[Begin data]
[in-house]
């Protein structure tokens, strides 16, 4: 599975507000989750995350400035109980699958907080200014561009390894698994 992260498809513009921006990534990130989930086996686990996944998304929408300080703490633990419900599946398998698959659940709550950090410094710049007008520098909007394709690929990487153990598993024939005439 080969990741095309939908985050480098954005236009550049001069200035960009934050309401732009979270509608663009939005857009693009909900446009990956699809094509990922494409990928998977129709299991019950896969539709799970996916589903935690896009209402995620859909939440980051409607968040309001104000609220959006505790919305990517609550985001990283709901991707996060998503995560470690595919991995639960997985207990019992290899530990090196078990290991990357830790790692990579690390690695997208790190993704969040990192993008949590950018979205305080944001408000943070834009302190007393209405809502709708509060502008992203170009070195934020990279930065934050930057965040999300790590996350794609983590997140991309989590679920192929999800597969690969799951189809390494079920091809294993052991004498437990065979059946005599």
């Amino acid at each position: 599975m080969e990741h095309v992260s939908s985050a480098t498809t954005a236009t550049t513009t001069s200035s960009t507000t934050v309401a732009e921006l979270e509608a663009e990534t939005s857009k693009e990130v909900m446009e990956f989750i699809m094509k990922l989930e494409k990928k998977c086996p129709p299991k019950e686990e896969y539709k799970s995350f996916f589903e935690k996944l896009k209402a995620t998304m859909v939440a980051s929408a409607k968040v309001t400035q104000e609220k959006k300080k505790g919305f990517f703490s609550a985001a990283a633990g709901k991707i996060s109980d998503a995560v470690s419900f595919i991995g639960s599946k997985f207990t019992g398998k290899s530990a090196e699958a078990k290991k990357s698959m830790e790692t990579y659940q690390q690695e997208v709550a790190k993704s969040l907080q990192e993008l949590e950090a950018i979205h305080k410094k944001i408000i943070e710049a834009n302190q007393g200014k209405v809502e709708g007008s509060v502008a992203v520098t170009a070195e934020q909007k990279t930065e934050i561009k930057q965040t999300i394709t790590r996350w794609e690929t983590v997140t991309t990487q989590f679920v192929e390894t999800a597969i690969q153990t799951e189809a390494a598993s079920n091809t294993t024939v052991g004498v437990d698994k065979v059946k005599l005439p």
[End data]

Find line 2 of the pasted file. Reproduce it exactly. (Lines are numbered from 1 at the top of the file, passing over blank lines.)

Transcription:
């Protein structure tokens, strides 16, 4: 599975507000989750995350400035109980699958907080200014561009390894698994 992260498809513009921006990534990130989930086996686990996944998304929408300080703490633990419900599946398998698959659940709550950090410094710049007008520098909007394709690929990487153990598993024939005439 080969990741095309939908985050480098954005236009550049001069200035960009934050309401732009979270509608663009939005857009693009909900446009990956699809094509990922494409990928998977129709299991019950896969539709799970996916589903935690896009209402995620859909939440980051409607968040309001104000609220959006505790919305990517609550985001990283709901991707996060998503995560470690595919991995639960997985207990019992290899530990090196078990290991990357830790790692990579690390690695997208790190993704969040990192993008949590950018979205305080944001408000943070834009302190007393209405809502709708509060502008992203170009070195934020990279930065934050930057965040999300790590996350794609983590997140991309989590679920192929999800597969690969799951189809390494079920091809294993052991004498437990065979059946005599």